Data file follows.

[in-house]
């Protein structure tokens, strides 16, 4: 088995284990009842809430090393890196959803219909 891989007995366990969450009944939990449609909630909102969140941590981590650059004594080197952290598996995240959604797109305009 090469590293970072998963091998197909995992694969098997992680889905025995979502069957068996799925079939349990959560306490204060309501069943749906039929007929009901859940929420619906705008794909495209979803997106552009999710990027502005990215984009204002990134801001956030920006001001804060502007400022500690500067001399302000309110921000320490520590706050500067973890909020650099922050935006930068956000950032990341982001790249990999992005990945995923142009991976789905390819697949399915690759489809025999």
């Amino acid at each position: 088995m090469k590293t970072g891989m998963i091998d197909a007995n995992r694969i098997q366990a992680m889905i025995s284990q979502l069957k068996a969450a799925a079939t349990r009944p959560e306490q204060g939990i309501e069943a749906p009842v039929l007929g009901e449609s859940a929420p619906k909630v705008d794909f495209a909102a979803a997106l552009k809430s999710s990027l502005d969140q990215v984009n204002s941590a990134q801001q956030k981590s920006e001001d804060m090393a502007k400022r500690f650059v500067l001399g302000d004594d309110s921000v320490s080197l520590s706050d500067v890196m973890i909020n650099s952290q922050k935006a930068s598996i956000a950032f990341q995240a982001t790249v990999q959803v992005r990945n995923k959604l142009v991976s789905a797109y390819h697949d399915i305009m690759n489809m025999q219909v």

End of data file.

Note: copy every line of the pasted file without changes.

[in-house]
């Protein structure tokens, strides 16, 4: 088995284990009842809430090393890196959803219909 891989007995366990969450009944939990449609909630909102969140941590981590650059004594080197952290598996995240959604797109305009 090469590293970072998963091998197909995992694969098997992680889905025995979502069957068996799925079939349990959560306490204060309501069943749906039929007929009901859940929420619906705008794909495209979803997106552009999710990027502005990215984009204002990134801001956030920006001001804060502007400022500690500067001399302000309110921000320490520590706050500067973890909020650099922050935006930068956000950032990341982001790249990999992005990945995923142009991976789905390819697949399915690759489809025999």
């Amino acid at each position: 088995m090469k590293t970072g891989m998963i091998d197909a007995n995992r694969i098997q366990a992680m889905i025995s284990q979502l069957k068996a969450a799925a079939t349990r009944p959560e306490q204060g939990i309501e069943a749906p009842v039929l007929g009901e449609s859940a929420p619906k909630v705008d794909f495209a909102a979803a997106l552009k809430s999710s990027l502005d969140q990215v984009n204002s941590a990134q801001q956030k981590s920006e001001d804060m090393a502007k400022r500690f650059v500067l001399g302000d004594d309110s921000v320490s080197l520590s706050d500067v890196m973890i909020n650099s952290q922050k935006a930068s598996i956000a950032f990341q995240a982001t790249v990999q959803v992005r990945n995923k959604l142009v991976s789905a797109y390819h697949d399915i305009m690759n489809m025999q219909v």